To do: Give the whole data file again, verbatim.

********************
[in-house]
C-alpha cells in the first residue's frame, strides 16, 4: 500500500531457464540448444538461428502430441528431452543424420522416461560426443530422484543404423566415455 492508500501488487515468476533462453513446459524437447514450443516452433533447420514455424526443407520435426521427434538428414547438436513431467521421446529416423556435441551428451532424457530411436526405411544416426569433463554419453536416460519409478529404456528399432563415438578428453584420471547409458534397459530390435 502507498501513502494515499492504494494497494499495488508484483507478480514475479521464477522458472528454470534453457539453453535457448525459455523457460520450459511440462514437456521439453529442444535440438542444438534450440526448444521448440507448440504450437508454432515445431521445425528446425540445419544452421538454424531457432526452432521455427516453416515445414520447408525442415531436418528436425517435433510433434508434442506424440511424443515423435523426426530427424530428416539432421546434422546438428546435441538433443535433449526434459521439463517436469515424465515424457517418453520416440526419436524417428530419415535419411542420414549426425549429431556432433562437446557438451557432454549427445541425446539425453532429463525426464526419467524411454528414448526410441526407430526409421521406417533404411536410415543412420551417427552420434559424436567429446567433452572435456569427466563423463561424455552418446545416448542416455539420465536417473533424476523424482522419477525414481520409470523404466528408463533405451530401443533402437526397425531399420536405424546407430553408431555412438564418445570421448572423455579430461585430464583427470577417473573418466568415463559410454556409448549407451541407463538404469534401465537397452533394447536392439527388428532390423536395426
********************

[in-house]
C-alpha cells in the first residue's frame, strides 16, 4: 500500500531457464540448444538461428502430441528431452543424420522416461560426443530422484543404423566415455 492508500501488487515468476533462453513446459524437447514450443516452433533447420514455424526443407520435426521427434538428414547438436513431467521421446529416423556435441551428451532424457530411436526405411544416426569433463554419453536416460519409478529404456528399432563415438578428453584420471547409458534397459530390435 502507498501513502494515499492504494494497494499495488508484483507478480514475479521464477522458472528454470534453457539453453535457448525459455523457460520450459511440462514437456521439453529442444535440438542444438534450440526448444521448440507448440504450437508454432515445431521445425528446425540445419544452421538454424531457432526452432521455427516453416515445414520447408525442415531436418528436425517435433510433434508434442506424440511424443515423435523426426530427424530428416539432421546434422546438428546435441538433443535433449526434459521439463517436469515424465515424457517418453520416440526419436524417428530419415535419411542420414549426425549429431556432433562437446557438451557432454549427445541425446539425453532429463525426464526419467524411454528414448526410441526407430526409421521406417533404411536410415543412420551417427552420434559424436567429446567433452572435456569427466563423463561424455552418446545416448542416455539420465536417473533424476523424482522419477525414481520409470523404466528408463533405451530401443533402437526397425531399420536405424546407430553408431555412438564418445570421448572423455579430461585430464583427470577417473573418466568415463559410454556409448549407451541407463538404469534401465537397452533394447536392439527388428532390423536395426